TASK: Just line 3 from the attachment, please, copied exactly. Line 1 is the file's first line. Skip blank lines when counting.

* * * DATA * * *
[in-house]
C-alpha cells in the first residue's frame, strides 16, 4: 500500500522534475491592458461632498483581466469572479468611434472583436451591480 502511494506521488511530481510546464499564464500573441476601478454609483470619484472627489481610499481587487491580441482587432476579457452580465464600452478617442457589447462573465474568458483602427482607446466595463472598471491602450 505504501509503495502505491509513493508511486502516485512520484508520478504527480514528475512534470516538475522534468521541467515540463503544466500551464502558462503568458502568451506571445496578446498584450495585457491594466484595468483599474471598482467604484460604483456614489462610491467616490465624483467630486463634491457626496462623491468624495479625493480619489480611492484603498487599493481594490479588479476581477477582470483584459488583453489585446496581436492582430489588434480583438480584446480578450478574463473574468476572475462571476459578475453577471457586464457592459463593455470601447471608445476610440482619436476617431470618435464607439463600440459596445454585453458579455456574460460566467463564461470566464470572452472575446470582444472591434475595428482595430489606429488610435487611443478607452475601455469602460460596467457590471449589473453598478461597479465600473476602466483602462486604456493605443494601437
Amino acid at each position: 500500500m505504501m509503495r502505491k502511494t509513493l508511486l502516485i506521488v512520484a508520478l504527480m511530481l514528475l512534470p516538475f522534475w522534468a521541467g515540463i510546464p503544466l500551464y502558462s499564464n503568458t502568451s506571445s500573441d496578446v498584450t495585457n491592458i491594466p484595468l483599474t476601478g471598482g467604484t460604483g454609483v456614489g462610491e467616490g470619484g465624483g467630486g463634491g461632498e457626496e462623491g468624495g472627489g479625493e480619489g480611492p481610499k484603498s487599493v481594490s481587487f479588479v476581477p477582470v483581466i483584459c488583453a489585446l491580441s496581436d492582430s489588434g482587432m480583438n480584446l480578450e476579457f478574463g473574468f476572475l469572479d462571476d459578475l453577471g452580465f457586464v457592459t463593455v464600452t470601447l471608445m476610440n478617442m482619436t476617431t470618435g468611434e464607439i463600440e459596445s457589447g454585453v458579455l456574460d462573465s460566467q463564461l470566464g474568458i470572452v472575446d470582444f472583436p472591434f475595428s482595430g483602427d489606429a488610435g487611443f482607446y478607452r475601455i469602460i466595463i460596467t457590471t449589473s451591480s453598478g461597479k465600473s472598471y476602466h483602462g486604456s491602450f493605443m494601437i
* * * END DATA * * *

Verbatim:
Amino acid at each position: 500500500m505504501m509503495r502505491k502511494t509513493l508511486l502516485i506521488v512520484a508520478l504527480m511530481l514528475l512534470p516538475f522534475w522534468a521541467g515540463i510546464p503544466l500551464y502558462s499564464n503568458t502568451s506571445s500573441d496578446v498584450t495585457n491592458i491594466p484595468l483599474t476601478g471598482g467604484t460604483g454609483v456614489g462610491e467616490g470619484g465624483g467630486g463634491g461632498e457626496e462623491g468624495g472627489g479625493e480619489g480611492p481610499k484603498s487599493v481594490s481587487f479588479v476581477p477582470v483581466i483584459c488583453a489585446l491580441s496581436d492582430s489588434g482587432m480583438n480584446l480578450e476579457f478574463g473574468f476572475l469572479d462571476d459578475l453577471g452580465f457586464v457592459t463593455v464600452t470601447l471608445m476610440n478617442m482619436t476617431t470618435g468611434e464607439i463600440e459596445s457589447g454585453v458579455l456574460d462573465s460566467q463564461l470566464g474568458i470572452v472575446d470582444f472583436p472591434f475595428s482595430g483602427d489606429a488610435g487611443f482607446y478607452r475601455i469602460i466595463i460596467t457590471t449589473s451591480s453598478g461597479k465600473s472598471y476602466h483602462g486604456s491602450f493605443m494601437i